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Once a trademark has been registered, it is often the responsibility of a trademark lawyer or agent to adequately police the marks. Trademarks must be actively used and defended. A company which fails to defend a trademark against infringement may lose some or all of its exclusive rights. Obviously, the most effective trademark policing program is one that allows a company to maintain and maximize its rights while avoiding the need for expensive litigation. This can be accomplished by setting up a watch service to monitor third party applications which may be similar, drafting and sending out cease and desist letters to suspected infringers and filing opposition (against applications) and cancellation (against registrations) proceedings. Opposition and cancellation proceedings are often much less expensive than a full-blown trial and can be a cheaper means of enforcing one’s rights.
Trademark owners must always attempt to find the proper balance and avoid overreaching by attempting to stop trademark uses which are unlikely to cause consumer confusion. Also, there can be instances where a large company’s attempt to stop a much smaller company from using a trade mark may be interpreted as “bullying” or “picking on the little guy” and turn into a public relations nightmare. On the other hand, any use by third parties of a particular mark may be used against the trade mark owner in later proceedings as an example of why confusion isn’t likely (if there are other market participants simultaneously using the same or similar marks, there is a presumption that such co-existence weighs against a likelihood of consumer confusion). This is a struggle confronted by the trademark departments and counsel of all major brand owners.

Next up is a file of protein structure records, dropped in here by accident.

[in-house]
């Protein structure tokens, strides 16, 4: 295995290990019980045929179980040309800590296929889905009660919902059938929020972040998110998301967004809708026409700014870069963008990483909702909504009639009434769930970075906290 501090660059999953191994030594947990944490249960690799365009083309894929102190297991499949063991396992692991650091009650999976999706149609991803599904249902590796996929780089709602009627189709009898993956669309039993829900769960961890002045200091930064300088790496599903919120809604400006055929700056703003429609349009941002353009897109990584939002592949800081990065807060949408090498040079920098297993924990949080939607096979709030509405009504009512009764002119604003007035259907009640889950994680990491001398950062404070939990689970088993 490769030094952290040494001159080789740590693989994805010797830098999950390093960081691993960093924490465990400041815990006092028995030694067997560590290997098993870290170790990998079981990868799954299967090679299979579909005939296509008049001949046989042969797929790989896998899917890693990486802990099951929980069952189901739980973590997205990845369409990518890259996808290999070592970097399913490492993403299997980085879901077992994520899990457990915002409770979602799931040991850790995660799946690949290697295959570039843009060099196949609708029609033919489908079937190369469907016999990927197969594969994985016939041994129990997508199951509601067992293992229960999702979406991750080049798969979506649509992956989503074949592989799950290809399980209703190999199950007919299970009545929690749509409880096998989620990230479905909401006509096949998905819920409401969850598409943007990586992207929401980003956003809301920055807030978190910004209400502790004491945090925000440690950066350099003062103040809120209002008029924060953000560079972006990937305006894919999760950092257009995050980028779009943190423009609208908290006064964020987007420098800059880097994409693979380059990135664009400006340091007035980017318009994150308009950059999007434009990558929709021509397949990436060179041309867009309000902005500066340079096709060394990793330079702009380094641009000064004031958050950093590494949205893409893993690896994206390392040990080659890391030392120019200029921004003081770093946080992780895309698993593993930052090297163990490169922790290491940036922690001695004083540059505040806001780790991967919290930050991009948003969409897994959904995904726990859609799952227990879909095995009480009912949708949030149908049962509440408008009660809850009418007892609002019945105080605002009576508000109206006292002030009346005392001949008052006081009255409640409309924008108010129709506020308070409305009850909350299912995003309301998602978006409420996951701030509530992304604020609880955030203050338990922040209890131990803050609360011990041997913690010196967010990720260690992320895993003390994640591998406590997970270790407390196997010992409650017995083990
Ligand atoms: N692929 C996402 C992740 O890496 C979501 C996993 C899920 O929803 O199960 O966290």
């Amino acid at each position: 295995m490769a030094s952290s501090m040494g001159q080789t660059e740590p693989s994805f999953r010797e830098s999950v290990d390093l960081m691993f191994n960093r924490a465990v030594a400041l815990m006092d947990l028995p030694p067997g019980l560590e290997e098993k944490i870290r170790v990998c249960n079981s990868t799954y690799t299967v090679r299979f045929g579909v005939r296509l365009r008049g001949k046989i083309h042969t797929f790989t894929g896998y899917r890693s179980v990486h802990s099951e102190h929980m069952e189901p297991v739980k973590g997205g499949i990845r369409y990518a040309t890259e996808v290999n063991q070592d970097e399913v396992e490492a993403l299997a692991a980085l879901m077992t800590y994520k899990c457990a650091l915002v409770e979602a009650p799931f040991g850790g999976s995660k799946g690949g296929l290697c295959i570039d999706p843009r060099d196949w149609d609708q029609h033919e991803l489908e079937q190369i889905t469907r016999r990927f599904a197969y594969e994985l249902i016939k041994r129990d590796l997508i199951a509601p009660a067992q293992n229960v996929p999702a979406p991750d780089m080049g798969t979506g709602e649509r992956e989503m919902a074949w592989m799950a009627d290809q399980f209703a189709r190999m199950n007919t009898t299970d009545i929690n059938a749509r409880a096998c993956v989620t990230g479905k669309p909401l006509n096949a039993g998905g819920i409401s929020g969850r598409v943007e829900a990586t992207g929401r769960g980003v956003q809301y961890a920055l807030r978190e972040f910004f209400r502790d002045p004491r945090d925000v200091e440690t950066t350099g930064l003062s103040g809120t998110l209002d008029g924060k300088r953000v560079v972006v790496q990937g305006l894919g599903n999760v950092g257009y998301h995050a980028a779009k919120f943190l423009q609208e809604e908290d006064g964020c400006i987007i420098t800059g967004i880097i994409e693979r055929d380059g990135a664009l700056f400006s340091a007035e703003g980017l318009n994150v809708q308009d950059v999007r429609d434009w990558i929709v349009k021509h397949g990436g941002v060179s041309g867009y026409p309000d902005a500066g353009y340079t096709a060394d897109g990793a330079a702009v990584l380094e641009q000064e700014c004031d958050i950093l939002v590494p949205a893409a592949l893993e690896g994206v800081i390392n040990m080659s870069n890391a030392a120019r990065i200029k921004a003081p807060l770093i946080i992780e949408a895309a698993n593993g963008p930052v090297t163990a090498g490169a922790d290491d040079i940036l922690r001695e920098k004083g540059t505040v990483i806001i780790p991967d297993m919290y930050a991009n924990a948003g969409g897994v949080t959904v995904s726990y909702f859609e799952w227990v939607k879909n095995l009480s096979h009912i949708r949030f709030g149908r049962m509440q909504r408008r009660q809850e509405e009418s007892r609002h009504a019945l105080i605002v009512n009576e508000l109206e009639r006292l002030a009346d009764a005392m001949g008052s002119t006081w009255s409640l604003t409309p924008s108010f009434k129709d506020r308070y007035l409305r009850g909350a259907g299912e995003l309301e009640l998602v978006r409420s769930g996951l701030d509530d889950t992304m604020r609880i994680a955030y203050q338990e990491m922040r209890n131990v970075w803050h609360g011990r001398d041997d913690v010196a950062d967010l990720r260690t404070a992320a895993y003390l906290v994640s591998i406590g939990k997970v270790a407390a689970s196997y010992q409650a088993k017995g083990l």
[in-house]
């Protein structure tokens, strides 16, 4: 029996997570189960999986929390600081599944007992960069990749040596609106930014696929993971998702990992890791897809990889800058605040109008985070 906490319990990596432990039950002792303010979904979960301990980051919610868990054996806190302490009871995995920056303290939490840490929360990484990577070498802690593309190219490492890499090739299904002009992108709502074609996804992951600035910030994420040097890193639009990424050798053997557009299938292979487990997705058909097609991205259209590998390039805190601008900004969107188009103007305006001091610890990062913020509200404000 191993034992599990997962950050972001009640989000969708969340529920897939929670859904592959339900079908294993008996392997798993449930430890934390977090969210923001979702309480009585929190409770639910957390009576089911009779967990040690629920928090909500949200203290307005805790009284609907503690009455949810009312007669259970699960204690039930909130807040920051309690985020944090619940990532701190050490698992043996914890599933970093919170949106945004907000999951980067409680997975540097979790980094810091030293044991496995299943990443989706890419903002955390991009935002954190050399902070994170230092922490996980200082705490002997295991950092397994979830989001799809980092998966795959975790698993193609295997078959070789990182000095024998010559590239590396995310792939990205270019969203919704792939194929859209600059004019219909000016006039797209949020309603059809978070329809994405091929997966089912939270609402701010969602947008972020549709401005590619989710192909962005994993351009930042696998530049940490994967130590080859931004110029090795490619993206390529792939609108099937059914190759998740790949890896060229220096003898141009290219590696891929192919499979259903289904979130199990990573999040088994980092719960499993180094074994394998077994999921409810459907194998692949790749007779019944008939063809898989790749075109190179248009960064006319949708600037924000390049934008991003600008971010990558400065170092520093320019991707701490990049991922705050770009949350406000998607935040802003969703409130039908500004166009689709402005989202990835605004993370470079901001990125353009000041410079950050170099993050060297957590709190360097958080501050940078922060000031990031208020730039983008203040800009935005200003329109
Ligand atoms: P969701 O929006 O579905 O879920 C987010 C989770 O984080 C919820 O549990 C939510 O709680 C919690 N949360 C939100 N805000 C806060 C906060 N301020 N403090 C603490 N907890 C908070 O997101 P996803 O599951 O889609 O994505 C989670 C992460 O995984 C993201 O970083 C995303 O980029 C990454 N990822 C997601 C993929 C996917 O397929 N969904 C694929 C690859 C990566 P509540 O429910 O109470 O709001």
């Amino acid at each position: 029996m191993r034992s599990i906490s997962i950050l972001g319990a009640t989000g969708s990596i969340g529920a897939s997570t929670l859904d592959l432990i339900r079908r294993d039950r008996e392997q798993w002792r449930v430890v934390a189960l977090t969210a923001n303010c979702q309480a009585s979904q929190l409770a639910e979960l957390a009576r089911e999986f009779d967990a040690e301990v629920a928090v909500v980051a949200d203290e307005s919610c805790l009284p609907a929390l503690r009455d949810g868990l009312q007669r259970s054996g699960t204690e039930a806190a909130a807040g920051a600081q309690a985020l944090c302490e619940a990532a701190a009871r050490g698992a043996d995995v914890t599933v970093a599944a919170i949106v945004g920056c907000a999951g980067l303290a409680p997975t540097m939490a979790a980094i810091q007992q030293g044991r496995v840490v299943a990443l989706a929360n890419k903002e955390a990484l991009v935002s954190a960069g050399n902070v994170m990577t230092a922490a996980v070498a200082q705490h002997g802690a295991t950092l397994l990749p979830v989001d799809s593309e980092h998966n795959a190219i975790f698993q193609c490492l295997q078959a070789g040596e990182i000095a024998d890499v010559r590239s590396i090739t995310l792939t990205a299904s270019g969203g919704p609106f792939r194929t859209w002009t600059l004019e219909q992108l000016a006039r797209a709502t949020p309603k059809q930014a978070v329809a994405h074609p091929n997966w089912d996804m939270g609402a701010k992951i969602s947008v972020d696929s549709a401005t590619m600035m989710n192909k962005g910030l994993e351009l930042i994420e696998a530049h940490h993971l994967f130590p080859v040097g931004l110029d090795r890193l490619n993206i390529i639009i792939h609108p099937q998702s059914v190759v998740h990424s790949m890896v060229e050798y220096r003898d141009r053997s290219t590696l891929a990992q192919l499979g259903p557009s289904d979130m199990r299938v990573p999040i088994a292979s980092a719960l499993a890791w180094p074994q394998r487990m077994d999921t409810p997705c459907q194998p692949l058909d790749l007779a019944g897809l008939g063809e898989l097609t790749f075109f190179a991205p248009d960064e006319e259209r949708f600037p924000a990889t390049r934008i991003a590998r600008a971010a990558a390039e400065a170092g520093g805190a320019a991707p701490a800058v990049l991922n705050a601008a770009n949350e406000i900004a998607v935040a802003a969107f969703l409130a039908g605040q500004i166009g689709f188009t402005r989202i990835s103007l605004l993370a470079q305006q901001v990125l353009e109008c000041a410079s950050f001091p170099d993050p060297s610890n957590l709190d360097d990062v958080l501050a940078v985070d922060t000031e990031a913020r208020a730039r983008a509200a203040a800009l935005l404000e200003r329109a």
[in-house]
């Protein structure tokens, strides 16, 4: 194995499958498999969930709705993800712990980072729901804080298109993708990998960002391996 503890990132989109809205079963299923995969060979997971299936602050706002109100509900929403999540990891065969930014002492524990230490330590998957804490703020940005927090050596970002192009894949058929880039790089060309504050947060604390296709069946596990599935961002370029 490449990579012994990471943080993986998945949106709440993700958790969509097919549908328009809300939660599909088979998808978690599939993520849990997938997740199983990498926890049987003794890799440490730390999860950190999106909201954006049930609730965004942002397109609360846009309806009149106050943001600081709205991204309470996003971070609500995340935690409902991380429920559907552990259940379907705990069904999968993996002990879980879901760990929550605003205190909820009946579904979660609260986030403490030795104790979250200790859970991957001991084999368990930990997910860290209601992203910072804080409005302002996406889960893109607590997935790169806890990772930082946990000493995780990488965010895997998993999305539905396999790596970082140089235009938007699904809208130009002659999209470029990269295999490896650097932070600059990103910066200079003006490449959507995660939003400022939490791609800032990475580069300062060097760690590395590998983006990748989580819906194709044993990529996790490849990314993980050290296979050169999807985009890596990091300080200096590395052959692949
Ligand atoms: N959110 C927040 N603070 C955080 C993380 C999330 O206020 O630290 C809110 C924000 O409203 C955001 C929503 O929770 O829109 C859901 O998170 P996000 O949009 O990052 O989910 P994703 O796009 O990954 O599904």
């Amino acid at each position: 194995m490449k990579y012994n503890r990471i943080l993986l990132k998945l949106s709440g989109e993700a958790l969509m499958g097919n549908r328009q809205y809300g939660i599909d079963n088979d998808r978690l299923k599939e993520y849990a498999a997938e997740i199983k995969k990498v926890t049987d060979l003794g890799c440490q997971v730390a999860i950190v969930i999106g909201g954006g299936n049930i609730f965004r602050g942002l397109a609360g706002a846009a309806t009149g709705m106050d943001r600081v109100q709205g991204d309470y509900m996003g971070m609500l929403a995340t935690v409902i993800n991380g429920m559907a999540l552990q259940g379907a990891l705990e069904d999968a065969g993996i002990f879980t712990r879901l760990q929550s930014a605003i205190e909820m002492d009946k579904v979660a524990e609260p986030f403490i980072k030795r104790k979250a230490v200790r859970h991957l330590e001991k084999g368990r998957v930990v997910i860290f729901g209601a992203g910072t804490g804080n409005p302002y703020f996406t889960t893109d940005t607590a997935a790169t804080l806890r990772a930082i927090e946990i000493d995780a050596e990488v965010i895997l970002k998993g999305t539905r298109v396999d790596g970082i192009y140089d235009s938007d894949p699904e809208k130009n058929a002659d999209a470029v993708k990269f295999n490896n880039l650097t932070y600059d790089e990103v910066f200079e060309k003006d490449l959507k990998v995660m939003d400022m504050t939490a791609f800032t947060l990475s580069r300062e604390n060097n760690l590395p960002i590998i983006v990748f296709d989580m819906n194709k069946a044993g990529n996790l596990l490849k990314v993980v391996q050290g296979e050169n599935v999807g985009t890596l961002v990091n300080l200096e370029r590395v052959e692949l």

Personally, I’m in favor of squashing the little guy. Especially when the “bully” is paying my bills.
For more on this topic and other areas of intellectual property law, see TransLegal’s online course “The Legal English of IP Law”.